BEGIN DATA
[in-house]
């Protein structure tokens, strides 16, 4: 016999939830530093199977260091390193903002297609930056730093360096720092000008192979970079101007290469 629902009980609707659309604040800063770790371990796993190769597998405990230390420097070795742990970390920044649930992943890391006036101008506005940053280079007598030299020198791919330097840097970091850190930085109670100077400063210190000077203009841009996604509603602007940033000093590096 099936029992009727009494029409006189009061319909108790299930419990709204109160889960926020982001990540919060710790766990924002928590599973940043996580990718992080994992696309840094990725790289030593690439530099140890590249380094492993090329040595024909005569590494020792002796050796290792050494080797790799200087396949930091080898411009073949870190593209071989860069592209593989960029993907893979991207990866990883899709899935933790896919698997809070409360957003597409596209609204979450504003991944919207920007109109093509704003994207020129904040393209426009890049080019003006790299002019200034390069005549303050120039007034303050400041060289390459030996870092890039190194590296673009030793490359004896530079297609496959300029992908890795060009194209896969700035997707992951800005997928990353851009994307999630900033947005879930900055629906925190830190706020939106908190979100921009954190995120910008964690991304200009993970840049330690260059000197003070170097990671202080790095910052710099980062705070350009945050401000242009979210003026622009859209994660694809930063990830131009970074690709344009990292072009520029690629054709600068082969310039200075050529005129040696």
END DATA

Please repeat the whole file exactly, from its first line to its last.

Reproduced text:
[in-house]
């Protein structure tokens, strides 16, 4: 016999939830530093199977260091390193903002297609930056730093360096720092000008192979970079101007290469 629902009980609707659309604040800063770790371990796993190769597998405990230390420097070795742990970390920044649930992943890391006036101008506005940053280079007598030299020198791919330097840097970091850190930085109670100077400063210190000077203009841009996604509603602007940033000093590096 099936029992009727009494029409006189009061319909108790299930419990709204109160889960926020982001990540919060710790766990924002928590599973940043996580990718992080994992696309840094990725790289030593690439530099140890590249380094492993090329040595024909005569590494020792002796050796290792050494080797790799200087396949930091080898411009073949870190593209071989860069592209593989960029993907893979991207990866990883899709899935933790896919698997809070409360957003597409596209609204979450504003991944919207920007109109093509704003994207020129904040393209426009890049080019003006790299002019200034390069005549303050120039007034303050400041060289390459030996870092890039190194590296673009030793490359004896530079297609496959300029992908890795060009194209896969700035997707992951800005997928990353851009994307999630900033947005879930900055629906925190830190706020939106908190979100921009954190995120910008964690991304200009993970840049330690260059000197003070170097990671202080790095910052710099980062705070350009945050401000242009979210003026622009859209994660694809930063990830131009970074690709344009990292072009520029690629054709600068082969310039200075050529005129040696």